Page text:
Undertale, “The friendly RPG where nobody has to die.” Apparently I missed that slogan, because I killed almost every monster I saw. It wasn’t bloodthirsty desire that drove my killing, but rather a cultivated sense of how RPGs are meant to be played. Kill monsters. Gain XP. Find better equipment. The option is certainly there to play Undertale like any other game, but I quickly learned that it isn’t one.
The premise of Undertale is straightforward: Long ago, monsters and humans ruled the earth as equals, until a war broke out between them. Humans reigned victorious and monsters were sealed below the surface of the earth in the Underground—an 8-bit world that mirrors the traditional retro games Undertale seems to comment on. You play a human child who accidentally falls through the only known entrance to the Underground and are tasked with finding your way back home. It’s a serviceable story, but the writing really shines through character interaction.
The most memorable character for me was Mettaton, the killer robot/TV star of the Underground. Mettaton locks you into a strange compilation of dramatic TV show scenarios, including a cooking show where your soul is the special ingredient, as well as a musical where Mettaton confesses his love for you. At one point, the robot becomes the anchor of a news station and asks you to report on several items in a room: a basketball, a puppy, a video game, and a glass of water—all of which turn out to be bombs planted by Mettaton which you have to defuse. The robot also does his own reporting during the broadcast: “Like all glasses of water, it’s comprised of water, glass, nitroglycerin.” Dialogue in Undertale ranges from zany to brazen, sarcastic to caring, and the real adventure comes from starting relationships with new creatures and experiencing their surprising complexity and humour. Not all monsters want to attack you, and you don’t have to attack them either.
I didn’t kill every monster put in front of me—sometimes it was easier to flee than fight. Undertale’s option of pacifism is not directly encouraged, although the tutorial does briefly mention the option to select “Act” while in a battle, which provides several non-violent options to perform. You can pet monsters, or give them compliments—each “Act” varies with each monster and elicits a different response. If you compliment Froggit, a frog-like monster who doesn’t understand why it’s fighting you, they continue to attack even though they are “flattered.” If you pet Lesser Dog, a sword-wielding, bipedal Pomeranian, you are awarded the option to spare him and avoid any attack.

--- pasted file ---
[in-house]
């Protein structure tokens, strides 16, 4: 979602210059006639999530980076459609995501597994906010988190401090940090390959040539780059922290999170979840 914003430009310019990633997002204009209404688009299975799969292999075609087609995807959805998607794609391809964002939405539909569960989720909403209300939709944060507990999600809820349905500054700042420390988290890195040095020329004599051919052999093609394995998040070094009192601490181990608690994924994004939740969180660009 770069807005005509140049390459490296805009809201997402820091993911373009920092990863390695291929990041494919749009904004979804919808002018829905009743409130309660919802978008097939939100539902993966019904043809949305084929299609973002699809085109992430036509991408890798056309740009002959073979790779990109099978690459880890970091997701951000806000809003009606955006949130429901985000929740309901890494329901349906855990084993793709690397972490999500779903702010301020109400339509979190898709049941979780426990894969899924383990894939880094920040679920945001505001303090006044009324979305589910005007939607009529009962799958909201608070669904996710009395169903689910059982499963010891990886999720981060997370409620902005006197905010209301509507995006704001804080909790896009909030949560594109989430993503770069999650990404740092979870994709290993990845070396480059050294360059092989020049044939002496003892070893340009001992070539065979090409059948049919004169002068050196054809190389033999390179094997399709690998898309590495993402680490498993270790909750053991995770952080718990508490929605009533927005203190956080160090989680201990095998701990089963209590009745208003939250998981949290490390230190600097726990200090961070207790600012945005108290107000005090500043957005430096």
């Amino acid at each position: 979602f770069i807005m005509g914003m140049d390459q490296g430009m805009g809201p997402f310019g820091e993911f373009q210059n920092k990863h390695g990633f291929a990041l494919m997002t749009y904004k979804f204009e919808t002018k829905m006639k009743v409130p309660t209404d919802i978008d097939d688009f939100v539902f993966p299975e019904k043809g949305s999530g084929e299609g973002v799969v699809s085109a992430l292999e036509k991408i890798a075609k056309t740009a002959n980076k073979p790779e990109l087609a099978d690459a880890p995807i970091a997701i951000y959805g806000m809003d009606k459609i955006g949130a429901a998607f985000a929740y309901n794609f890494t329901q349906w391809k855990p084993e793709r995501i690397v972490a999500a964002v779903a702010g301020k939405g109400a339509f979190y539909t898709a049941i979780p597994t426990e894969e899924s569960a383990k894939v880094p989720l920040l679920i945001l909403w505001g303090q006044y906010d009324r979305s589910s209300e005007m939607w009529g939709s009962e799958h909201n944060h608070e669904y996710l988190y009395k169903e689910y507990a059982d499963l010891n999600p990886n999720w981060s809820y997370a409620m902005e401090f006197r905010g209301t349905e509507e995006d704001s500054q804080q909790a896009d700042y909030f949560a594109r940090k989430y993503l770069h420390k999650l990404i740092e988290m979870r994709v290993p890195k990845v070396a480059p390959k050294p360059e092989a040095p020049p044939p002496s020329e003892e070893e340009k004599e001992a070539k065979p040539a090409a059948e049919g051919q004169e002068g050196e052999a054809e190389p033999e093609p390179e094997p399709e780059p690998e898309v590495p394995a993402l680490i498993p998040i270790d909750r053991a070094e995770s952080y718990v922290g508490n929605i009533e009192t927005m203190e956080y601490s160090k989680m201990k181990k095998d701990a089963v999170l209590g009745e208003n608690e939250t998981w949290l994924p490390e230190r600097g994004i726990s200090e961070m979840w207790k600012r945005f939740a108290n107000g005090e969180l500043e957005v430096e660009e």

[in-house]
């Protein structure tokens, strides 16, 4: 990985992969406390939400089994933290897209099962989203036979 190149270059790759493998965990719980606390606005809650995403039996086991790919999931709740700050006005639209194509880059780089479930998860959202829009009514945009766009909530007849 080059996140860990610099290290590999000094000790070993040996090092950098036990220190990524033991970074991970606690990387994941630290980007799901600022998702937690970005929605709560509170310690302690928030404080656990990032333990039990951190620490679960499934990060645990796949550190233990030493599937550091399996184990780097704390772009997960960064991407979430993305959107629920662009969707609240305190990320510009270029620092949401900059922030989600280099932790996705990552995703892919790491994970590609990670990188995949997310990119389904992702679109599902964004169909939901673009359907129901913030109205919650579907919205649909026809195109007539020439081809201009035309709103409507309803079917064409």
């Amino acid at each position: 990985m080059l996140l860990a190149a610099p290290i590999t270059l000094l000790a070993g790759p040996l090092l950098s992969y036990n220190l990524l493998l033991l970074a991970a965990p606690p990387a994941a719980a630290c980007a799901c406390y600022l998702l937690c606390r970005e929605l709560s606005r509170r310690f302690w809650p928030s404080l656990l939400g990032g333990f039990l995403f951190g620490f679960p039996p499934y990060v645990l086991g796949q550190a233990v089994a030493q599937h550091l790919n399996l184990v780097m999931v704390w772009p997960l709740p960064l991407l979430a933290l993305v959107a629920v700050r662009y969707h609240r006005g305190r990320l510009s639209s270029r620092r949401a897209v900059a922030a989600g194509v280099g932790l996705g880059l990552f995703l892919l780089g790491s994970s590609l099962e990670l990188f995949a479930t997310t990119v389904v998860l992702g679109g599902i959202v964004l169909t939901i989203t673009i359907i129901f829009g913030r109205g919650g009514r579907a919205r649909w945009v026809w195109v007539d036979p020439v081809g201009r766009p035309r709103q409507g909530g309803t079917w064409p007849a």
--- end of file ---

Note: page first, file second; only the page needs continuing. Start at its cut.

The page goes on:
When I entered my first few battles, I clicked “Attack” robotically, partly out of RPG habit, and partly because I was scared that I would miss out on EXP and gold if I didn’t kill monsters. An hour in, when I felt I had enough of the latter that I could consider sparing a few monsters, I found that choosing Act was just a hassle. It took about ten minutes of Act combinations to get past Dogamy and Dogaressa, a married dog couple who are helping protect the Underground from the humans. You have to roll in the snow and then pet them both separately, and the process of figuring that out was tedious and boring; attacking and killing was the easier option. With new monsters comes new variations of attacks, so each battle feels distinct regardless of your approach.
Undertale challenges conventional RPGs when players employ these nuanced battle mechanics. Instead of just sitting back and clicking a button, you get an active role in both offence and defence. When a monster attacks, you have to navigate a small, pixelated heart and avoid an assault in the spectrum of bullet-hell that’s difficult even at low levels. When you attack, it takes timed keyboard presses. At first I was put off by the discrepancy in agency between attacking and defending—why not make attacking just as detailed and exciting as defence? But the more I played, the more it made sense: Violence is not necessarily valued in Undertale.
Will you play Undertale like any other RPG you’ve ever picked up? Or will you take advantage of the opportunity to avoid death? Is there a “right” or “wrong” option? The driving force of Undertale exists in questioning your morality.
Undertale offers a mix of engaging characters and slapstick comedy that challenge expectations of how an entire genre of games is constructed and played, and its effectiveness lies in that balance. In some ways, the game questions the morality of killing pixelated monsters, but it’s also able to laugh at itself, and that’s what makes Undertale so charming.